For now, those Cubans who can are rushing to obtain US residency, for it is rumored that, Obama’s political “updating” will include changes to the Cuban Adjustment Act, in response to Havana’s migratory reforms.

The Cuban State is handing out cultivable lands to farmers free of charge.
The Cuban State is handing out cultivable lands to farmers free of charge.

The situation, in which political asylum was granted to hundreds of thousands of people who later spent their vacation in the country that allegedly persecuted them, was scandalous enough, and now, to top things off, “exiles” can retain their Cuban residency, while still enjoying US residence rights.

Cuba’s laxer migratory legislation and the other reforms implemented by Raul Castro is dealing Washington’s Cuba policy some heavy blows. Both countries’ policies were a bit archaic, but it seems Havana got ahead of Washington in the “updating” process.

This is the reason analysts at the Cuba Study Group in Washington are advising Obama to “take bolder steps that break isolation, empower Cuba’s growing entrepreneurial class, and do away with counterproductive sanctions and designations that only represent obstacles to greater change on the island.”

A Cuban-American who met with Obama in Miami told me the president wants to make a change in the United States’ policy towards Cuba the legacy of his term in office, by approving measures such as the one that authorizes US citizens to travel to the island.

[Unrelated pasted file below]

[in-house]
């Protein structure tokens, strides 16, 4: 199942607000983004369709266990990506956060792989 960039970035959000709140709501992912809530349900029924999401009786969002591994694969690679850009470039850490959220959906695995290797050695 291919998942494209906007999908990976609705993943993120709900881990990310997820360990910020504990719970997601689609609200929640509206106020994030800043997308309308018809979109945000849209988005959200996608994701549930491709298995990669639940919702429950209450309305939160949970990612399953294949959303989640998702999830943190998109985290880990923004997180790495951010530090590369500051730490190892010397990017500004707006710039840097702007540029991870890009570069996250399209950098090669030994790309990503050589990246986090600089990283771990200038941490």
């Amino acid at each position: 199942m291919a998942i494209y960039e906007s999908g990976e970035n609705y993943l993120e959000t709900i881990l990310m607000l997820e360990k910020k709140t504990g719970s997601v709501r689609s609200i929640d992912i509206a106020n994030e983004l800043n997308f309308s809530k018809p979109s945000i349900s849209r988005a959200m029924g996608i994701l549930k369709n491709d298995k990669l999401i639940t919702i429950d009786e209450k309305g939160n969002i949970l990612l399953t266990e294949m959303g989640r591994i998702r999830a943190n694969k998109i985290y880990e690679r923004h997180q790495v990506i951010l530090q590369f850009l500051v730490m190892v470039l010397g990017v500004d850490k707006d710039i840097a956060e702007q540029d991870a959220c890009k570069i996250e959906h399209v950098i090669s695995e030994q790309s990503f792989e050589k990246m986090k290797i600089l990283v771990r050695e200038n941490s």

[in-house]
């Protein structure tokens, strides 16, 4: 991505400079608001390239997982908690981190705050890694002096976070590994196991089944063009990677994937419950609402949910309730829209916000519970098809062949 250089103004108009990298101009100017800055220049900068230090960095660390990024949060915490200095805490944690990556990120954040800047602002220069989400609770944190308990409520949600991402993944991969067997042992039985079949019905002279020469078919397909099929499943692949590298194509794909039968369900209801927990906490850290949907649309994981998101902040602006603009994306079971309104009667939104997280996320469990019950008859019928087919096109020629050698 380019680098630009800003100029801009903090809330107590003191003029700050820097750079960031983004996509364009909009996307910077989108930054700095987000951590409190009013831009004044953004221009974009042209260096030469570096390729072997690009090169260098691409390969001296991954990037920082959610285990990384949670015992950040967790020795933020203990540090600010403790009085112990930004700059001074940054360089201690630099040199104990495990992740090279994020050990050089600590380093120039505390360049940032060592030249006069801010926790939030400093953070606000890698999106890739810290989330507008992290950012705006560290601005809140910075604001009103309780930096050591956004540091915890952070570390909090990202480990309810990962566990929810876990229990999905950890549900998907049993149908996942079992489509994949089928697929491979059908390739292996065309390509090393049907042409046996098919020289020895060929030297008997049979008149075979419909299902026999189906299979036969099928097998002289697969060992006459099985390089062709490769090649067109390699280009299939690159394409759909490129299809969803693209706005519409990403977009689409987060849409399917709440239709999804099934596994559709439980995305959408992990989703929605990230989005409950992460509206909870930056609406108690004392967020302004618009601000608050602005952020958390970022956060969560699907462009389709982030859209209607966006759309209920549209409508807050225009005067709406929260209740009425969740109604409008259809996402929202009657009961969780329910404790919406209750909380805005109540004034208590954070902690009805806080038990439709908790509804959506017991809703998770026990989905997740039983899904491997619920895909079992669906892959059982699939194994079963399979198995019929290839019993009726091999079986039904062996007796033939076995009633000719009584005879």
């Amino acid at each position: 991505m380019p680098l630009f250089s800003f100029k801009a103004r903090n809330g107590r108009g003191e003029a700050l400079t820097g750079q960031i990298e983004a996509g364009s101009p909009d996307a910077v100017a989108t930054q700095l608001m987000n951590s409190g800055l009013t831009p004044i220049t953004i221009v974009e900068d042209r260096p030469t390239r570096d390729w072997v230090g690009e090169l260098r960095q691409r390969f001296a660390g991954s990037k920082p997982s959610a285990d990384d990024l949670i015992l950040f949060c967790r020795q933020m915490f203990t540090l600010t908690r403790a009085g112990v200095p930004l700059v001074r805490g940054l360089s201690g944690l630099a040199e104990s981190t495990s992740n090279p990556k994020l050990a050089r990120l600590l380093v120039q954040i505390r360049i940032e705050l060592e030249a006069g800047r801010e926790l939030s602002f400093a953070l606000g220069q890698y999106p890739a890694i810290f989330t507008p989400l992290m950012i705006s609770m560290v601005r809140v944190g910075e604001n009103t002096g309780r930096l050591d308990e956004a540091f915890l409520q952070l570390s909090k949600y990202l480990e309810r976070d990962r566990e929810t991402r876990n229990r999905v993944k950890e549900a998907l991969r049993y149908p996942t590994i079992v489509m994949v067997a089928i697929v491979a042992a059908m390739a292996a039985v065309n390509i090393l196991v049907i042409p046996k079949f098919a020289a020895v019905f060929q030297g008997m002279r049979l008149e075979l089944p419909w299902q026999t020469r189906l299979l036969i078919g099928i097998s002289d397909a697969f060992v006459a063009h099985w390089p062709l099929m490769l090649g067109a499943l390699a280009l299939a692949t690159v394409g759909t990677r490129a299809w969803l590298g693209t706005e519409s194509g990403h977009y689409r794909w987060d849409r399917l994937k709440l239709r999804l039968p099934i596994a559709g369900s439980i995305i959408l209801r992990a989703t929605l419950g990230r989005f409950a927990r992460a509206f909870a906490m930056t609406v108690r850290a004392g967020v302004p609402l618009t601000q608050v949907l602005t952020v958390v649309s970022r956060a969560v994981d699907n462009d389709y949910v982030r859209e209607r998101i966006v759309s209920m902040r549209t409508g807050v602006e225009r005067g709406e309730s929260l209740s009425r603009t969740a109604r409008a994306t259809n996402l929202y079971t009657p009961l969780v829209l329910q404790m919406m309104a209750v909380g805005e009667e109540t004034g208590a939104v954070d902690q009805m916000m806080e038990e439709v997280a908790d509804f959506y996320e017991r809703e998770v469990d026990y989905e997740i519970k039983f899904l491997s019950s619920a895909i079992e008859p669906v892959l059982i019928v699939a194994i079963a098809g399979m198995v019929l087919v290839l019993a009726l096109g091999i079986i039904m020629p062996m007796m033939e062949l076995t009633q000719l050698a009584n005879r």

The president’s message, however, is encrypted and difficult to decipher. He meets with the most hardline anti-Castro circles and proclaims the need for a change in US policy towards Cuba, but is careful to avoid mentioning what elements of this policy he seeks to change.

In a way, while in Miami Obama said what everyone wanted to hear, and the ambiguity of his statements allowed him to collect money from both camps. At the close of his address, however, he acknowledged before his audience that “sometimes, politics seems dirty and ugly.”
(*) An HT translation of the original published in Spanish by BBC Mundo.

15 thoughts on “Obama on US Cuba Policy

  • November 17, 2013 at 6:24 pm

    President Obama is better known for talking boldly than for acting boldly. Not much of a second term legacy building. The man who opened “Havana” must be tempting, but it would be out of character.

  • November 17, 2013 at 3:09 pm

    Do you know Machado Ventura’s history with the revolution? Do you know his reputation among regular Cubans? Let’s just say he is one of the ‘historicos’ who would be wise to have a home on Margarita Island in Venezuela waiting for him if there is anything less than a peaceful regime change.

  • November 16, 2013 at 2:52 pm

    I do both Granma and Holguin Provinces and my Cuban / Canadian children have five houses in Cuba that are fully paid for by me. Mchel & Angelica Robinson are directly relasted to the late Celia Sanchez and related by adoption to Dr. Machado Ventura the past First Vice President of Cuba.

  • November 15, 2013 at 5:18 pm

    Griffin: I certainly agree with you that US / Cuba relations are so far down the priority list that they will not be addressed head-on in the foreseeable future.

    However, it is notable the changes that Obama has effected simply using the power of the Presidency. See my comments here.

    I am easily hopping on a flight from Miami to Holguin next week so I can attend the quince for a good friend’s daughter in a tiny town in Holguin province. I sent down money for the pig last week. Such things would have been unthinkable just one President ago.

  • November 15, 2013 at 4:08 pm